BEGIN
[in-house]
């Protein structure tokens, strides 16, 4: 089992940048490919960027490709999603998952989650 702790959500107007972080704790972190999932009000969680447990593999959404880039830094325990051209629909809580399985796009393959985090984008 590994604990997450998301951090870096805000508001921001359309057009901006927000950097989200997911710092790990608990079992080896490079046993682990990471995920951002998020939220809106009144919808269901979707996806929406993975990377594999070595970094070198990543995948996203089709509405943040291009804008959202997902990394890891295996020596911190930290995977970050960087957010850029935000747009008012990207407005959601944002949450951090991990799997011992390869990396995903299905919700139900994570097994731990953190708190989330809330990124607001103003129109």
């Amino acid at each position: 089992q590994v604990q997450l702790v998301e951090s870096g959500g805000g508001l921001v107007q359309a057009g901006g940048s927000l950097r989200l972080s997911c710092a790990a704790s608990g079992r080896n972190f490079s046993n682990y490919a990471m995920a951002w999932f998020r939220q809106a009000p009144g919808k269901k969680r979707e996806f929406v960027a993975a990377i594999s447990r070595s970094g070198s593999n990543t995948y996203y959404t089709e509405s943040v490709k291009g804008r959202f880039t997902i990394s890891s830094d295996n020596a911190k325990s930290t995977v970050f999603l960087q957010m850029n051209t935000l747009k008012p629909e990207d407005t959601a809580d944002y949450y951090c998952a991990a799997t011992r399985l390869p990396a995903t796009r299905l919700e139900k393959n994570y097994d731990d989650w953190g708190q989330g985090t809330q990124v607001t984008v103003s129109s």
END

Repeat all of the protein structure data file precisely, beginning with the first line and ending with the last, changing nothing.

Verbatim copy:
[in-house]
């Protein structure tokens, strides 16, 4: 089992940048490919960027490709999603998952989650 702790959500107007972080704790972190999932009000969680447990593999959404880039830094325990051209629909809580399985796009393959985090984008 590994604990997450998301951090870096805000508001921001359309057009901006927000950097989200997911710092790990608990079992080896490079046993682990990471995920951002998020939220809106009144919808269901979707996806929406993975990377594999070595970094070198990543995948996203089709509405943040291009804008959202997902990394890891295996020596911190930290995977970050960087957010850029935000747009008012990207407005959601944002949450951090991990799997011992390869990396995903299905919700139900994570097994731990953190708190989330809330990124607001103003129109």
């Amino acid at each position: 089992q590994v604990q997450l702790v998301e951090s870096g959500g805000g508001l921001v107007q359309a057009g901006g940048s927000l950097r989200l972080s997911c710092a790990a704790s608990g079992r080896n972190f490079s046993n682990y490919a990471m995920a951002w999932f998020r939220q809106a009000p009144g919808k269901k969680r979707e996806f929406v960027a993975a990377i594999s447990r070595s970094g070198s593999n990543t995948y996203y959404t089709e509405s943040v490709k291009g804008r959202f880039t997902i990394s890891s830094d295996n020596a911190k325990s930290t995977v970050f999603l960087q957010m850029n051209t935000l747009k008012p629909e990207d407005t959601a809580d944002y949450y951090c998952a991990a799997t011992r399985l390869p990396a995903t796009r299905l919700e139900k393959n994570y097994d731990d989650w953190g708190q989330g985090t809330q990124v607001t984008v103003s129109s």